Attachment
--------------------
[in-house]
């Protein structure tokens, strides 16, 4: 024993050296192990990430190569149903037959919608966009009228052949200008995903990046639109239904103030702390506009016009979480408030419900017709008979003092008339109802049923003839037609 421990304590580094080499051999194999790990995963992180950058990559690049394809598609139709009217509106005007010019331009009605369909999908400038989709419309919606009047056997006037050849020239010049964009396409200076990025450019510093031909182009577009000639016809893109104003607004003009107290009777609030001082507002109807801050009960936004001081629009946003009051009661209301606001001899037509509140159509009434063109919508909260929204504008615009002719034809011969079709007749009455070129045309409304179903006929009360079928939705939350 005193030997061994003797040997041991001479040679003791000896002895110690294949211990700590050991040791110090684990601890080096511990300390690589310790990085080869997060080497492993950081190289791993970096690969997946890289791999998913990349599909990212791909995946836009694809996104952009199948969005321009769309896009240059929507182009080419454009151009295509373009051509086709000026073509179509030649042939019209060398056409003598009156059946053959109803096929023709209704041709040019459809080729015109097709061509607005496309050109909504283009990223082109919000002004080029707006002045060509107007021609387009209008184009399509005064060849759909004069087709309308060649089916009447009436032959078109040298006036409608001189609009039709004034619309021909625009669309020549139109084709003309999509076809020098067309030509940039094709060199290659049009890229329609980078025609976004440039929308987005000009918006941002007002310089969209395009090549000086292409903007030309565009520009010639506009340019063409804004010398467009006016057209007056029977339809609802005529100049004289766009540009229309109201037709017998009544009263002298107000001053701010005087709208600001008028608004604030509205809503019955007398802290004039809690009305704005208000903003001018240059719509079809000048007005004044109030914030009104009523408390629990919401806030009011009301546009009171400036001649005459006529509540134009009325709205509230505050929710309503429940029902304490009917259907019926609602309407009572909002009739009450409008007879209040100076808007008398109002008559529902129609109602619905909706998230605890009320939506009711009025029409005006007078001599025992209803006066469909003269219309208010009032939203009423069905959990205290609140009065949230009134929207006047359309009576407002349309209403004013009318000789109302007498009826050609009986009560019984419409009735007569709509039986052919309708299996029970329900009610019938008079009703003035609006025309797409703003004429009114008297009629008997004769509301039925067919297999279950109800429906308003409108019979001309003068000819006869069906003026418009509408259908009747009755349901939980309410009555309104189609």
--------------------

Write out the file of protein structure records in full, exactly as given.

[in-house]
């Protein structure tokens, strides 16, 4: 024993050296192990990430190569149903037959919608966009009228052949200008995903990046639109239904103030702390506009016009979480408030419900017709008979003092008339109802049923003839037609 421990304590580094080499051999194999790990995963992180950058990559690049394809598609139709009217509106005007010019331009009605369909999908400038989709419309919606009047056997006037050849020239010049964009396409200076990025450019510093031909182009577009000639016809893109104003607004003009107290009777609030001082507002109807801050009960936004001081629009946003009051009661209301606001001899037509509140159509009434063109919508909260929204504008615009002719034809011969079709007749009455070129045309409304179903006929009360079928939705939350 005193030997061994003797040997041991001479040679003791000896002895110690294949211990700590050991040791110090684990601890080096511990300390690589310790990085080869997060080497492993950081190289791993970096690969997946890289791999998913990349599909990212791909995946836009694809996104952009199948969005321009769309896009240059929507182009080419454009151009295509373009051509086709000026073509179509030649042939019209060398056409003598009156059946053959109803096929023709209704041709040019459809080729015109097709061509607005496309050109909504283009990223082109919000002004080029707006002045060509107007021609387009209008184009399509005064060849759909004069087709309308060649089916009447009436032959078109040298006036409608001189609009039709004034619309021909625009669309020549139109084709003309999509076809020098067309030509940039094709060199290659049009890229329609980078025609976004440039929308987005000009918006941002007002310089969209395009090549000086292409903007030309565009520009010639506009340019063409804004010398467009006016057209007056029977339809609802005529100049004289766009540009229309109201037709017998009544009263002298107000001053701010005087709208600001008028608004604030509205809503019955007398802290004039809690009305704005208000903003001018240059719509079809000048007005004044109030914030009104009523408390629990919401806030009011009301546009009171400036001649005459006529509540134009009325709205509230505050929710309503429940029902304490009917259907019926609602309407009572909002009739009450409008007879209040100076808007008398109002008559529902129609109602619905909706998230605890009320939506009711009025029409005006007078001599025992209803006066469909003269219309208010009032939203009423069905959990205290609140009065949230009134929207006047359309009576407002349309209403004013009318000789109302007498009826050609009986009560019984419409009735007569709509039986052919309708299996029970329900009610019938008079009703003035609006025309797409703003004429009114008297009629008997004769509301039925067919297999279950109800429906308003409108019979001309003068000819006869069906003026418009509408259908009747009755349901939980309410009555309104189609």